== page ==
The King's Fund responds to the latest ONS publication on births and infant mortality by ethnicity

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Responding to the latest Office for National Statistics (ONS) publication on births and infant mortality by ethnicity, Veena Raleigh, Senior Fellow at The King’s Fund, said:

‘Infant mortality rates in the UK compare poorly with European peers and have long been characterised by wide inequalities, including between different ethnic groups. The fall in stillbirth and infant mortality rates among ethnic minority groups between 2007 and 2019 is welcome, but the persistence of ethnic differences is not.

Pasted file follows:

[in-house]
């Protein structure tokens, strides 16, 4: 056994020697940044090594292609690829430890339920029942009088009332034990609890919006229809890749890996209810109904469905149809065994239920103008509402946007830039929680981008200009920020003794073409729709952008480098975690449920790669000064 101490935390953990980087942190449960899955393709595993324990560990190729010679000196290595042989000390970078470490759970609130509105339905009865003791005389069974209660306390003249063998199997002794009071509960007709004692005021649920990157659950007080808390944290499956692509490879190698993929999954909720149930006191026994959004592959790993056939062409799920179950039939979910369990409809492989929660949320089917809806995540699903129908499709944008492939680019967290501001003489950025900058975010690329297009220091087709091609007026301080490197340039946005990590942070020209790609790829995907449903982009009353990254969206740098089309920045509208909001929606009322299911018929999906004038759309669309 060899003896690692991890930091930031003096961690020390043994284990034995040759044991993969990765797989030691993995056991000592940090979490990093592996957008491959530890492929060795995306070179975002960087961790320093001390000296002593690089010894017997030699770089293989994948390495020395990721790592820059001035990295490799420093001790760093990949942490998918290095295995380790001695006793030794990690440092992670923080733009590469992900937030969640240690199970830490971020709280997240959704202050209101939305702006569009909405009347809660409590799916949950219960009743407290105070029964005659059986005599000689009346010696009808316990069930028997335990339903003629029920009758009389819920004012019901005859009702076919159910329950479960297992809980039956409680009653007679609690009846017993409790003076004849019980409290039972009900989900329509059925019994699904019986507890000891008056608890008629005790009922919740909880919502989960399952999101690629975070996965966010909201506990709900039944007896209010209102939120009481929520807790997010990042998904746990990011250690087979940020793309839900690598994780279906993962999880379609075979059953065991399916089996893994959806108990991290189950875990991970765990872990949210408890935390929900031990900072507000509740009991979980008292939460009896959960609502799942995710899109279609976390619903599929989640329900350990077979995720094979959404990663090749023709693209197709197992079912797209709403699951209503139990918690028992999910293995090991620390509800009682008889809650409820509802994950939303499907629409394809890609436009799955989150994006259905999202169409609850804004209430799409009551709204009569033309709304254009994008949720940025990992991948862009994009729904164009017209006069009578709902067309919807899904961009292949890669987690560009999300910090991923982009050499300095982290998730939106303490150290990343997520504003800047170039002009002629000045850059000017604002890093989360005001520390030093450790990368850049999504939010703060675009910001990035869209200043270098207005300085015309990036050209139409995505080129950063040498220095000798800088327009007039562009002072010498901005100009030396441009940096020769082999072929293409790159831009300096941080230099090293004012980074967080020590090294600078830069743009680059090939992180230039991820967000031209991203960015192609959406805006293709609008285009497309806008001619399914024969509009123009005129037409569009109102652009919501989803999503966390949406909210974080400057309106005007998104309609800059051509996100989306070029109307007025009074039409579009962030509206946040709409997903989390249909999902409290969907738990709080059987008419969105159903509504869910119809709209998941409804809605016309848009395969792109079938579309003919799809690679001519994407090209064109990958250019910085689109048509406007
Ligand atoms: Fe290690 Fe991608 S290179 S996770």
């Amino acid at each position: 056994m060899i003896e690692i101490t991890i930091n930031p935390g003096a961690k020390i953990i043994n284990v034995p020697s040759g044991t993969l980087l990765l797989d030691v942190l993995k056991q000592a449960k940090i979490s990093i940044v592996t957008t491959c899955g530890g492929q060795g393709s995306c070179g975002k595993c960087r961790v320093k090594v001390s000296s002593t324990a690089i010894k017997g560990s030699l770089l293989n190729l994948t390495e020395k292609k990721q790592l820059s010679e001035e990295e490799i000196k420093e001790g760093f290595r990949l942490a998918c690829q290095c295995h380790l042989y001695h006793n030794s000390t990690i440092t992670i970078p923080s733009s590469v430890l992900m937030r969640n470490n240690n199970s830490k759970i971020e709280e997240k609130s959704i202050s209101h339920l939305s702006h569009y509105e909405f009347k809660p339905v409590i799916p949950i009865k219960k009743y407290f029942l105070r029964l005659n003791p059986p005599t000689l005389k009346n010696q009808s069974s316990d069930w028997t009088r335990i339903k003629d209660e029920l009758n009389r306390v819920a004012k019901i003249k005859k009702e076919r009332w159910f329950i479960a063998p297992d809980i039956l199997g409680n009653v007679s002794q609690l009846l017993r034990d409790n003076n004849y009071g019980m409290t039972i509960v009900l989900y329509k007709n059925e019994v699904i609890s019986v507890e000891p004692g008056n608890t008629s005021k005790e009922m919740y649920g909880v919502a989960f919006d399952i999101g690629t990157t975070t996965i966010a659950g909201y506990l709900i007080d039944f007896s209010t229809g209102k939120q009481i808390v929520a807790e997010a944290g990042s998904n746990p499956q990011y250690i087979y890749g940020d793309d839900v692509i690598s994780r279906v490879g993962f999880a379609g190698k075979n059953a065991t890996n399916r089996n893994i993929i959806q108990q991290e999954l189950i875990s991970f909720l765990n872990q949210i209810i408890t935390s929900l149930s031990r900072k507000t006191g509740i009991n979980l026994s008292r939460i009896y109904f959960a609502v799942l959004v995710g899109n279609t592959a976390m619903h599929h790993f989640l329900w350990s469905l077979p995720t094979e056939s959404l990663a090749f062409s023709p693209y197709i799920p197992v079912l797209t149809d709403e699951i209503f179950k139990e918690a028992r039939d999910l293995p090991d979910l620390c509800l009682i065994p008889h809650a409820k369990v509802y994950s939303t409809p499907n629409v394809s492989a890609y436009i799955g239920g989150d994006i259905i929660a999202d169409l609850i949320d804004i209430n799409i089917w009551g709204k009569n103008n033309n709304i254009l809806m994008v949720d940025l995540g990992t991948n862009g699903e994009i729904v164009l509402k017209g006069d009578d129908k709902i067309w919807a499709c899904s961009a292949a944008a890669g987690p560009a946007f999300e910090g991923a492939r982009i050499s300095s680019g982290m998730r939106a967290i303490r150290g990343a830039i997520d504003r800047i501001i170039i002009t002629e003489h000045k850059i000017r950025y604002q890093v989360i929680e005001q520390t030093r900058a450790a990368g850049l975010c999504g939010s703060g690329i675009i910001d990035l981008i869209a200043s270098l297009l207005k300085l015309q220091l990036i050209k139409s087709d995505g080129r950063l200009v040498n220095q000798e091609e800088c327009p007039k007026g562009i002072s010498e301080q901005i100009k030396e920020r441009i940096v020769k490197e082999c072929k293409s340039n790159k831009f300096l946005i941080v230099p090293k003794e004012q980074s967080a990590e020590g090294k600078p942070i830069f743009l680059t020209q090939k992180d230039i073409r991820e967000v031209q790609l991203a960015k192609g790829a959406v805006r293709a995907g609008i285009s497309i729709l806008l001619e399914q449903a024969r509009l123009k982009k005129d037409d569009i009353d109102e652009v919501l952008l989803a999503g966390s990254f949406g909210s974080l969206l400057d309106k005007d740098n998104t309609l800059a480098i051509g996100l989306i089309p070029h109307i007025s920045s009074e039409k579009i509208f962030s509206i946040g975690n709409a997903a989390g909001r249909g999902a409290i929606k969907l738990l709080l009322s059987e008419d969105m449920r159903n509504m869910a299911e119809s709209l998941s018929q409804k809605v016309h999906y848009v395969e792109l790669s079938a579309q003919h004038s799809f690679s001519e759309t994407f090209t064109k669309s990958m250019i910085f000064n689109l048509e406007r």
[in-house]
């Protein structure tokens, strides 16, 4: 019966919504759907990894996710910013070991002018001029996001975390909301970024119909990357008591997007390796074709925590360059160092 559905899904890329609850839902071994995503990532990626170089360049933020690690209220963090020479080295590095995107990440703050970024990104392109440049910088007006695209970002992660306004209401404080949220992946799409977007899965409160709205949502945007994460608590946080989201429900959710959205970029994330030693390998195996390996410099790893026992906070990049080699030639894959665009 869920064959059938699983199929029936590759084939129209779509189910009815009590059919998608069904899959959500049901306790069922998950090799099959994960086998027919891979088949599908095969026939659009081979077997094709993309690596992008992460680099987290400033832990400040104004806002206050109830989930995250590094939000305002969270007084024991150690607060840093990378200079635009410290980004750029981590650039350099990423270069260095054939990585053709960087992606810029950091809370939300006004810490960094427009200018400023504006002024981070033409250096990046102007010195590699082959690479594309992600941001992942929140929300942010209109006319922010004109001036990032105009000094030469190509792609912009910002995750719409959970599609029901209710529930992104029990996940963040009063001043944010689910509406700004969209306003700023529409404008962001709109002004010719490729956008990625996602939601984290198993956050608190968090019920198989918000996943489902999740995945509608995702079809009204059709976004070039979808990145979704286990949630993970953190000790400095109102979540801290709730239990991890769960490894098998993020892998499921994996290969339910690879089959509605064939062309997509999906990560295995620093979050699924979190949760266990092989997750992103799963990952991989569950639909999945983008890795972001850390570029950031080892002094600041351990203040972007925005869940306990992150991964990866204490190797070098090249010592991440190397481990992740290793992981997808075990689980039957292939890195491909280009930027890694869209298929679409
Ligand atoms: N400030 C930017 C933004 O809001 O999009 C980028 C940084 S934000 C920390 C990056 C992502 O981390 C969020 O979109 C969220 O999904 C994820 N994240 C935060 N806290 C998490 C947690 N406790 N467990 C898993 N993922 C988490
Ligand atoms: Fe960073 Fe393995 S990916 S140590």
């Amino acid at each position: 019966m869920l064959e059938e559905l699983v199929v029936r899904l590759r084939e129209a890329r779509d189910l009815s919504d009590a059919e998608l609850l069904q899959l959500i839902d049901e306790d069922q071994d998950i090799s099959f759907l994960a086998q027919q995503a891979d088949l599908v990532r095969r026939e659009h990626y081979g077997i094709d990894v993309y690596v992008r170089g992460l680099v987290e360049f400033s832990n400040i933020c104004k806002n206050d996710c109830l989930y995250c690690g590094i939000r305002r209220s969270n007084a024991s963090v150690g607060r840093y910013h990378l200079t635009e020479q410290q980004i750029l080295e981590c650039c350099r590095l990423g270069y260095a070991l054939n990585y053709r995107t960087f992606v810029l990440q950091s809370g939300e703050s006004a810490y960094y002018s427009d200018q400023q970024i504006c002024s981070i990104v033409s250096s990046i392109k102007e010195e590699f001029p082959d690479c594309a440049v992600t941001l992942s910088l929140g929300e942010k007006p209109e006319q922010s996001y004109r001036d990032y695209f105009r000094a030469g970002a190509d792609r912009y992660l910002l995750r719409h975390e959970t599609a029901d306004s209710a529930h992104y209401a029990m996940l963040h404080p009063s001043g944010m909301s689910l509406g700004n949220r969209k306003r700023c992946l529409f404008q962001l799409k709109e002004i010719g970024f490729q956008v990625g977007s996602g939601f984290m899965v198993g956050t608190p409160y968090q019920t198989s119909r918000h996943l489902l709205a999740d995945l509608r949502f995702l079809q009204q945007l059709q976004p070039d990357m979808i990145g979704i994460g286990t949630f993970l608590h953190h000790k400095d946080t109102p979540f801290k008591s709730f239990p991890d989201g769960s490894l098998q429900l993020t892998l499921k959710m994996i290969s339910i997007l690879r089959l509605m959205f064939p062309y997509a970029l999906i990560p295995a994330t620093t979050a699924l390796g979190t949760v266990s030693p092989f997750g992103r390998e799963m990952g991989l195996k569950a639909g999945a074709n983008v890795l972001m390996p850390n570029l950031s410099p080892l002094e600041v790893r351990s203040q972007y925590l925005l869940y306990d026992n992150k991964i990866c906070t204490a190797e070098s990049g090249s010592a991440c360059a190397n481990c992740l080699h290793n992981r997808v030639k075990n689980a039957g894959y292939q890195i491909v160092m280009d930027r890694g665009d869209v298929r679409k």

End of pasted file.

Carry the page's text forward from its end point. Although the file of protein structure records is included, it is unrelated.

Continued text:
‘The latest ONS data for England and Wales shows that infant outcomes are consistently worst among Black and Asian groups. Although explanations for these ethnic differences are complex, involving the interplay of many factors, deprivation is a key determinant. 83 per cent of babies in the Black ethnic group were born to mothers living in the most deprived areas, compared with 53 per cent of babies in the White ethnic group. These underlying drivers must be addressed if outcomes for babies born to mothers from ethnic minority groups, who make up 30 per cent of all live births nationally, are to improve.’

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